It was deemed important to determine whether Tilapia fish green water would allow increased lemon basil plant growth when added to a hydroponic nutrient solution. Since Tilapia effluent is known to contain beneficial microorganisms, it was hypothesized that it would enhance hydroponic plant growth. In the initial study, fish green water was added at varying concentrations (8.3%, 4.2%, and 0%) in three different plastic pool “cultures” (six feet in diameter containing 60 gallons of nutrient solution and 51 culture cups per pool). In the subsequent experiment, the size of the culture containers was decreased in order to obtain additional culture replicates (three replicates in each of the four groups which each contained 19 gallons of nutrient solution and seven culture cups). Nutrient solutions were monitored once a week for pH, temperature, electronic conductivity (EC), and total dissolved solutes (TDS). Also, plants were enumerated and their relative health noted. After eight or nine weeks of culture, the plants were harvested, their relative lengths and masses determined (total, upper plant, and root), as well as the chlorophyll content was enumerated (only in the initial experiment), via a fluorometric technique, for the largest three leaves of each plant. The initial results demonstrated that the 0% green water cultivated plants were significantly greater as compared to the 4.2% green water plants in terms of stem length (p ≤ 0.001), total plant mass (p ≤ 0.001), upper plant mass (p ≤ 0.002) and root mass (p ≤ 0.001). Also, the 8.3% green water cultivated plants were significantly greater as compared to the 4.2% green water total plant mass (p ≤ 0.024) and upper plant mass (p ≤ 0.009). However, the 4.2% green water culture propagated a signifi-cantly greater number of plants as compared to the 0% green water culture (p ≤ 0.040). Thus, the Tilapia effluent seemed to stimulate greater seedling production but then may have depressed the growth of these same seedlings as compared to the 0% green water plants. In the subsequent study, it was determined that the 5.3% green water cultures stimulated a greater number of seedlings per week as compared to all of the other culture conditions: 10.5% (p ≤ 0.001), 2.6% (p ≤ 0.001), and 0% (p ≤ 0.014). In addition, the 10.5% green water culture average weekly seedling value was significantly greater as compared to the 0% culture (p ≤ 0.001). Additional studies will attempt to elucidate the potential reasons for these significant growth differences.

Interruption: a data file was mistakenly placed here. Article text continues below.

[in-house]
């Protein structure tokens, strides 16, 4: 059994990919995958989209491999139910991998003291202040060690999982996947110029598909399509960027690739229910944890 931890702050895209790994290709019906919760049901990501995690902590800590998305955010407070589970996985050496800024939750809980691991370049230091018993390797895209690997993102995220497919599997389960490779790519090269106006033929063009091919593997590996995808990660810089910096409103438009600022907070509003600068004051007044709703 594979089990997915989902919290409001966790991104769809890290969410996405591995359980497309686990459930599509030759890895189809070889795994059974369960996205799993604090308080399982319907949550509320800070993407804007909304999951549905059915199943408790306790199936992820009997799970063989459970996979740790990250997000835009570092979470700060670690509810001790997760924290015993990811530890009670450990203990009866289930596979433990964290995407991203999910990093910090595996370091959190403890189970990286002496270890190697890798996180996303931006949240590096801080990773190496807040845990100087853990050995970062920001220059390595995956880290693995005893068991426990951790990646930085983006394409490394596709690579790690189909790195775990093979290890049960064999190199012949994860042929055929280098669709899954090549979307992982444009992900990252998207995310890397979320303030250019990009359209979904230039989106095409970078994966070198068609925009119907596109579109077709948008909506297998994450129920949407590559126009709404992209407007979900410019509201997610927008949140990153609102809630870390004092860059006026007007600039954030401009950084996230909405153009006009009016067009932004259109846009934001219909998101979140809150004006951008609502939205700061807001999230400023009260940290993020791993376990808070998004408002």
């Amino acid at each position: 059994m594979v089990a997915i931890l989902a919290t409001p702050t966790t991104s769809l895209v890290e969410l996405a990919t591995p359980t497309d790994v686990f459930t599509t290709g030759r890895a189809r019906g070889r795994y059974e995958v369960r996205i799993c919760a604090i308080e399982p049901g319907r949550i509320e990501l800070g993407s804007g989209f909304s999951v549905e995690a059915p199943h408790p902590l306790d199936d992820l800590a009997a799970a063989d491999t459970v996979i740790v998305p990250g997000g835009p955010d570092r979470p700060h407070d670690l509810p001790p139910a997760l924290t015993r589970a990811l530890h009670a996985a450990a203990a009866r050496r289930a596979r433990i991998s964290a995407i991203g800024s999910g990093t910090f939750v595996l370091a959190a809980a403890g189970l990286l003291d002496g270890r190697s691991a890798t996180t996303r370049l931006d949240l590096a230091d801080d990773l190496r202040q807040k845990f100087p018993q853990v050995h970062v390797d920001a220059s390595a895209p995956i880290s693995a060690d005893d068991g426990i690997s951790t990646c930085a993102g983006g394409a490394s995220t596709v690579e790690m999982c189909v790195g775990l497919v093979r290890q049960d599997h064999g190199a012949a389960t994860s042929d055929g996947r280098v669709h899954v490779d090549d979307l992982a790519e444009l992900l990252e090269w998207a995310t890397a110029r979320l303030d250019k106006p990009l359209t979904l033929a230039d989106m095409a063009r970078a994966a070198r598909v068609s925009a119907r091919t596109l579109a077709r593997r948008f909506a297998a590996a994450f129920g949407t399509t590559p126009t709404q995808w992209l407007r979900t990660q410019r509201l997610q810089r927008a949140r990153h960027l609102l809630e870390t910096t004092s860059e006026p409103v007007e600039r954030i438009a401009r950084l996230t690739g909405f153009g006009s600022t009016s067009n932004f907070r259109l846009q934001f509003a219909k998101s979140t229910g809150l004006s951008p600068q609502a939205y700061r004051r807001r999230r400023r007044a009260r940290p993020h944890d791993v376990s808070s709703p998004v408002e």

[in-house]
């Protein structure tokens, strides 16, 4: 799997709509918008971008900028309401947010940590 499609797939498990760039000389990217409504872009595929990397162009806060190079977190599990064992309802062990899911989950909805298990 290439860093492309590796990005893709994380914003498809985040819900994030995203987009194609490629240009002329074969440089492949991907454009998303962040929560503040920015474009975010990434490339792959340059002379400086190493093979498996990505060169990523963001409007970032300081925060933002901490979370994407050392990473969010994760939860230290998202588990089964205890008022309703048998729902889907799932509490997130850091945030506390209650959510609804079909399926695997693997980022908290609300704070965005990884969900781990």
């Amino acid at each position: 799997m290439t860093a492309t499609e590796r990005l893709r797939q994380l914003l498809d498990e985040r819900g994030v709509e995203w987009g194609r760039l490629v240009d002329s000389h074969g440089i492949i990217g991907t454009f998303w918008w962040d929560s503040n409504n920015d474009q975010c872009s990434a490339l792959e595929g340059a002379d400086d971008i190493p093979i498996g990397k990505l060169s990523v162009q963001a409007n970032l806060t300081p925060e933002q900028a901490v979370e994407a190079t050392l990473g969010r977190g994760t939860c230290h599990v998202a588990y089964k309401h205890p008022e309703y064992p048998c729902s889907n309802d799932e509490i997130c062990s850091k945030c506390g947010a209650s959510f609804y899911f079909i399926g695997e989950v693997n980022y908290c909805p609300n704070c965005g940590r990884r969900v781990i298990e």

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Vol. 79 • No. 3